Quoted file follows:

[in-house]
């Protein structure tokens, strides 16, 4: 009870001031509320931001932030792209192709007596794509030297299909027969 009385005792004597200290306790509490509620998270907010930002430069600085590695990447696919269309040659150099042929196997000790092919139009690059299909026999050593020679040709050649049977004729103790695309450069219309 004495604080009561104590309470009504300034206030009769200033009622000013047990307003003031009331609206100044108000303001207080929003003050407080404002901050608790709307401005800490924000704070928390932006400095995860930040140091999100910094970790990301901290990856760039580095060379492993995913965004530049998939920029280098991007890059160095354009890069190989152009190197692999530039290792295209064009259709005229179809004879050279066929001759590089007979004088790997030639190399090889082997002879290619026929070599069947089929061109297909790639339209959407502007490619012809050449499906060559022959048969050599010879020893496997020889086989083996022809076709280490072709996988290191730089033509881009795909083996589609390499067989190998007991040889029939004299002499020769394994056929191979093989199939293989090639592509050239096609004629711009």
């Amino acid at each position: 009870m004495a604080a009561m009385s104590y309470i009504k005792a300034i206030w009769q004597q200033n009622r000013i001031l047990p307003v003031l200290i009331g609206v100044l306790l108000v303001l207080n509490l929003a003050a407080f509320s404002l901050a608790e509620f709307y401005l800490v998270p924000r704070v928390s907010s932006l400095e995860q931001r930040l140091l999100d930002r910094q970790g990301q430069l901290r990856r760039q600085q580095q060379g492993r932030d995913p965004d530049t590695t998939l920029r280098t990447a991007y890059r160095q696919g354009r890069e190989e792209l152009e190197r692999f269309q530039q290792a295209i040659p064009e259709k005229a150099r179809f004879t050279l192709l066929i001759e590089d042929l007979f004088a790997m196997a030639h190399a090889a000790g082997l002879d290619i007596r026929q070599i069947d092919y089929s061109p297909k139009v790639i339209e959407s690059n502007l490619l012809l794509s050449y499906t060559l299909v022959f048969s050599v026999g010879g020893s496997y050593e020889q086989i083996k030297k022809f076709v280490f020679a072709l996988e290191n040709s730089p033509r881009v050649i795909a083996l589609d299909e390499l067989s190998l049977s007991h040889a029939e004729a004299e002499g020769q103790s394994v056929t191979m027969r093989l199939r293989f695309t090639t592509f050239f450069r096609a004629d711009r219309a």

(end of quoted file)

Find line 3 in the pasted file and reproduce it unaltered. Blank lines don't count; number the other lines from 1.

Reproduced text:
């Amino acid at each position: 009870m004495a604080a009561m009385s104590y309470i009504k005792a300034i206030w009769q004597q200033n009622r000013i001031l047990p307003v003031l200290i009331g609206v100044l306790l108000v303001l207080n509490l929003a003050a407080f509320s404002l901050a608790e509620f709307y401005l800490v998270p924000r704070v928390s907010s932006l400095e995860q931001r930040l140091l999100d930002r910094q970790g990301q430069l901290r990856r760039q600085q580095q060379g492993r932030d995913p965004d530049t590695t998939l920029r280098t990447a991007y890059r160095q696919g354009r890069e190989e792209l152009e190197r692999f269309q530039q290792a295209i040659p064009e259709k005229a150099r179809f004879t050279l192709l066929i001759e590089d042929l007979f004088a790997m196997a030639h190399a090889a000790g082997l002879d290619i007596r026929q070599i069947d092919y089929s061109p297909k139009v790639i339209e959407s690059n502007l490619l012809l794509s050449y499906t060559l299909v022959f048969s050599v026999g010879g020893s496997y050593e020889q086989i083996k030297k022809f076709v280490f020679a072709l996988e290191n040709s730089p033509r881009v050649i795909a083996l589609d299909e390499l067989s190998l049977s007991h040889a029939e004729a004299e002499g020769q103790s394994v056929t191979m027969r093989l199939r293989f695309t090639t592509f050239f450069r096609a004629d711009r219309a």